State passes budget allowing design-build in city’s BQE fix

State nixes BQE fixes
File photo by Evan Gardner

It’s full speed ahead!

State pols late on Friday passed their much-anticipated budget with a provision authorizing use of the streamlined design-build process in the city-led reconstruction of the derelict Brooklyn–Queens Expressway — a green light that should evoke cheers from locals and motorists across the five boroughs, according to an advocate.

“This is a major victory for Brooklynites, Staten Islanders, and anyone who drives on the BQE,” said Brooklyn Heights state Sen. Brian Kavanagh, who pushed for authorization of design-build in Albany. “It’s an example of government stepping up to protect New Yorkers, and to keep our communities safe.”

The okay gives the local Department of Transportation permission to solicit one bid for the design and construction phases of its project to repair a three-tiered, 1.5-mile stretch of the expressway from Atlantic Avenue to Sands Street, instead of soliciting separate offers for each part of the fix.

Consolidating the phases will shave about $100 million from the repair’s total $1.9-billion price tag, according to design-build proponents, who claim the process will also cut at least two years from the job’s timeline, allowing it to end before 2026, the year when transit experts warned they would have to boot the thousands of trucks that travel the decaying triple cantilever daily down local streets in order to prevent its collapse.

And with design-build authorization now in the budget, Brooklyn Heights residents and their neighbors will be spared from the massive headache that heavy big-rig traffic on side streets would cause, according to Kavanagh, who earlier this year rallied to demand the process with Assemblywoman Jo Anne Simon (D–Brooklyn Heights) and other advocates.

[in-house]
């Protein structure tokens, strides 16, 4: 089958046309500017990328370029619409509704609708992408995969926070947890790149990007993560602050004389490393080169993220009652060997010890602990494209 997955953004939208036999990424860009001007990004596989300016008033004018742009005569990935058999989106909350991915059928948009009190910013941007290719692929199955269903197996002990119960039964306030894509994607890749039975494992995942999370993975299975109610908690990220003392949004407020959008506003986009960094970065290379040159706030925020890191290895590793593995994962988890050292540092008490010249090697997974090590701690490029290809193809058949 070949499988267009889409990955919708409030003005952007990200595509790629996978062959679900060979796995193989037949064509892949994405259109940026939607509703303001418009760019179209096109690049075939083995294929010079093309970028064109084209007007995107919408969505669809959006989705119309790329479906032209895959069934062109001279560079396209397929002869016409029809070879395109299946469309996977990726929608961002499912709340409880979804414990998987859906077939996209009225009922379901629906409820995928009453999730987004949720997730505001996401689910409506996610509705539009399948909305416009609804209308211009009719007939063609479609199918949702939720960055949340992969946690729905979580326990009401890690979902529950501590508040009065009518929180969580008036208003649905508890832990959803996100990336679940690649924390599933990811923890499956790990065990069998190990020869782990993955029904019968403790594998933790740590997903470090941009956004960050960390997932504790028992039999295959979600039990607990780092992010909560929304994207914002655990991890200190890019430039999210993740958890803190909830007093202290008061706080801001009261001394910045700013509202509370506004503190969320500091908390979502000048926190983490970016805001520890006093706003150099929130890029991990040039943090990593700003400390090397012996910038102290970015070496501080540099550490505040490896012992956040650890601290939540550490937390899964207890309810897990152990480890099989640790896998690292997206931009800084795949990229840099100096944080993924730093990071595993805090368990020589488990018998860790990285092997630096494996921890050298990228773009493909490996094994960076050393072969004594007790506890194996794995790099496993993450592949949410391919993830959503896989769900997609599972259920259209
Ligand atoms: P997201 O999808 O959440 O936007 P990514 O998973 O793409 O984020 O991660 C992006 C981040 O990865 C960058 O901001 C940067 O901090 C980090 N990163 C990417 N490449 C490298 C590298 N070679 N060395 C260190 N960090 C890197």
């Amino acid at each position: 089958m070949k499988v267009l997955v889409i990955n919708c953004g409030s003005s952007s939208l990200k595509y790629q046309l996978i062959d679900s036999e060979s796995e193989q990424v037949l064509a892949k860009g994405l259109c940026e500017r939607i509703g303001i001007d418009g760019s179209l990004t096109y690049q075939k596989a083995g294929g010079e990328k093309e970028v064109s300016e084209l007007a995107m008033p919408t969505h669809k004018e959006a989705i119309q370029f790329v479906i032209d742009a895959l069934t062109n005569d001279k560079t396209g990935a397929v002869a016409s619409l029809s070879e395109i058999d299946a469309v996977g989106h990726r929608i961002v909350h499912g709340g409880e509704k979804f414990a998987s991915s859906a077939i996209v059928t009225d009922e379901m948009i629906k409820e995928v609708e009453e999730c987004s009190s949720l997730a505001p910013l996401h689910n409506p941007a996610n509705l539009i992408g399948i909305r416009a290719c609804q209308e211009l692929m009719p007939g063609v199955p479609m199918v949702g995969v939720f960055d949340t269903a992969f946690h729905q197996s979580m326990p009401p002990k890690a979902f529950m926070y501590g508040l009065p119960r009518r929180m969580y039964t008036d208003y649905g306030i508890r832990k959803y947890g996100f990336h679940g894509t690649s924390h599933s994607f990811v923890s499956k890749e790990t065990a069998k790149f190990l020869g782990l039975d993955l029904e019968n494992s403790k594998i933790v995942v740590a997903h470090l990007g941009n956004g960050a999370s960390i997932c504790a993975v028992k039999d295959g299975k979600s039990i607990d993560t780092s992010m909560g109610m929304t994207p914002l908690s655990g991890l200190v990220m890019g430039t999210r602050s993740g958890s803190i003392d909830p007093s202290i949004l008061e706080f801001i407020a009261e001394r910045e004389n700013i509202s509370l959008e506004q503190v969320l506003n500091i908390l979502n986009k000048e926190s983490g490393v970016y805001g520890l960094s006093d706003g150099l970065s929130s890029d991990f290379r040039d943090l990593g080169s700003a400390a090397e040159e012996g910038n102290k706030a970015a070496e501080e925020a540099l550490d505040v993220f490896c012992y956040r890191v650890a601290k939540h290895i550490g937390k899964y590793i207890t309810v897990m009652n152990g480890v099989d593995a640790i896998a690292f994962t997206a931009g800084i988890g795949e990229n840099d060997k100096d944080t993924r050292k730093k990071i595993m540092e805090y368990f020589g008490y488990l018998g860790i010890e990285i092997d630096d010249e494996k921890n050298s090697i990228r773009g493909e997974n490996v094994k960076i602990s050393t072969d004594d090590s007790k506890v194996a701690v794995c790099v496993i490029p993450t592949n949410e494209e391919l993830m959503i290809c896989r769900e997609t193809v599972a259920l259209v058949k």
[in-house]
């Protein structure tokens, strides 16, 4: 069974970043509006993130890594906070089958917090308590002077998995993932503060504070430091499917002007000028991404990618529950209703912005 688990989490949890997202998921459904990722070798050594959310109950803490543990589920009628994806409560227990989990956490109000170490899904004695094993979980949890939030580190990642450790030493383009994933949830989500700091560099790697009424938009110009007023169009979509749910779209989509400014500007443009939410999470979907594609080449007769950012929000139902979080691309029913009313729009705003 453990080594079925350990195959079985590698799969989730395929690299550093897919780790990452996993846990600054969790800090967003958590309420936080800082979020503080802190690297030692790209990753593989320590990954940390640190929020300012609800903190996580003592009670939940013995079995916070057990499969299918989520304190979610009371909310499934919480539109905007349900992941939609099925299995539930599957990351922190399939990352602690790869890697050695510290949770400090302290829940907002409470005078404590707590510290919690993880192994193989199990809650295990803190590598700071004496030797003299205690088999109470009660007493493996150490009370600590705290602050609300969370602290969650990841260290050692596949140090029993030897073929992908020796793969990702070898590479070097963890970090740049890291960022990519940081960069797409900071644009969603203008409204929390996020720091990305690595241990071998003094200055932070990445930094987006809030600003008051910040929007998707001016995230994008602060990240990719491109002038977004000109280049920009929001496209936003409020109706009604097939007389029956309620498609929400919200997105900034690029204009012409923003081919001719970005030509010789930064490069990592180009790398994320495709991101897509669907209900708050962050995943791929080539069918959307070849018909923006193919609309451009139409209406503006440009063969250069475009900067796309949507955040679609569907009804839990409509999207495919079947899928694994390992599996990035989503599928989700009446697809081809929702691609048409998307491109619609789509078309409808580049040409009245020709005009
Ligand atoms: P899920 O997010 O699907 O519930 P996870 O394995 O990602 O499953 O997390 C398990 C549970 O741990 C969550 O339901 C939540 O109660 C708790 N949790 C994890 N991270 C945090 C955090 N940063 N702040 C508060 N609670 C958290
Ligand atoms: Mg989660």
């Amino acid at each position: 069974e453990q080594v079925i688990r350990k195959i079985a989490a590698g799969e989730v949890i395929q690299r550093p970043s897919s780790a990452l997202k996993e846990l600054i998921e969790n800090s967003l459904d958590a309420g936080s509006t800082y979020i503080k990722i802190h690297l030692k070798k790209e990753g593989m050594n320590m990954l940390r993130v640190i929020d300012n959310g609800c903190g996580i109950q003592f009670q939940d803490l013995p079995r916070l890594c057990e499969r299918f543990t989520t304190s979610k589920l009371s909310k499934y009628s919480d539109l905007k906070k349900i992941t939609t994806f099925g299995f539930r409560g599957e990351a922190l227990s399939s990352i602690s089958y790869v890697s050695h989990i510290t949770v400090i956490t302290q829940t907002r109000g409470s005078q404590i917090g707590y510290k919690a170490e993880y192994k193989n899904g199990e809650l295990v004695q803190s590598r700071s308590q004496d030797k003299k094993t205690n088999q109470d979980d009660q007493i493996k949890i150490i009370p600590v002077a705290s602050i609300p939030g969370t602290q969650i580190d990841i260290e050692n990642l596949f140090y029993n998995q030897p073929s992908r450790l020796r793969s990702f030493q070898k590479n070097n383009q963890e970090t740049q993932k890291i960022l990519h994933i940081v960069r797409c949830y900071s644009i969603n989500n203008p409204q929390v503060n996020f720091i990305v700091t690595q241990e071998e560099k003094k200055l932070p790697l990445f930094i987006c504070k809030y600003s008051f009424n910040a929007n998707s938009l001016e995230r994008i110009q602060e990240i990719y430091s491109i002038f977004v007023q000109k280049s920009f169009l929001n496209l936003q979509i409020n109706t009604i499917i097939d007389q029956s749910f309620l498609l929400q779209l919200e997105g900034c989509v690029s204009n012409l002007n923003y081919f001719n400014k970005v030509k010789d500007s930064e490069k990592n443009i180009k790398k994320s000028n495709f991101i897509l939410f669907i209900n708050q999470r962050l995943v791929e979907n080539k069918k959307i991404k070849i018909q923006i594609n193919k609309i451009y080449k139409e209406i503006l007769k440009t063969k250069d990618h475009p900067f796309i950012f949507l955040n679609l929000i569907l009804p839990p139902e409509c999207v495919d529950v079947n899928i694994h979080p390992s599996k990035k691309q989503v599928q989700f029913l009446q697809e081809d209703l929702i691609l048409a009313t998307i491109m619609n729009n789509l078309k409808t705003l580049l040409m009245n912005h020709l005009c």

“We must do everything we can to ensure that while we’re rebuilding the BQE, we aren’t destroying our neighborhoods in the process,” he said. “Design-build ensures trucks are kept off local roads and stay on highways, where they belong.”

In January, Gov. Cuomo unveiled his initial draft of the fiscal plan without including design-build for the expressway repair, and his second attempt at the budget released in February also lacked the authorization.

But later that month, the governor signaled his support for the process in a letter penned to local officials, going on to call design-build “essential” to the looming infrastructure fix.

A trio of Albany lawmakers including state Senators Marty Golden (R–Bay Ridge) and Simcha Felder (D–Midwood) then tried to tie authorization of the streamlined procedure with putting armed cops in every school across the city, worrying some of their colleagues who feared the package deal would present an impassable roadblock.

That proposal, however, did not make the budget now awaiting Cuomo’s signature, which green-lights design-build without any inextricable conditions, but mandates the city get the state Transportation Department’s approval at three points throughout the process — a fairly customary requirement, according to a rep for Kavanagh.

Local transit officials expect to release their draft environmental-impact statement on the expressway rehabilitation this summer, prior to conducting additional public hearings in order to finalize the statement by early next year. And if all goes according to plan, repair work could now begin as early as 2021 with the authorization of design-build, according to transportation leaders.

Reach reporter Julianne Cuba at (718) 260–4577 or by e-mail at jcuba@cnglocal.com. Follow her on Twitter @julcuba.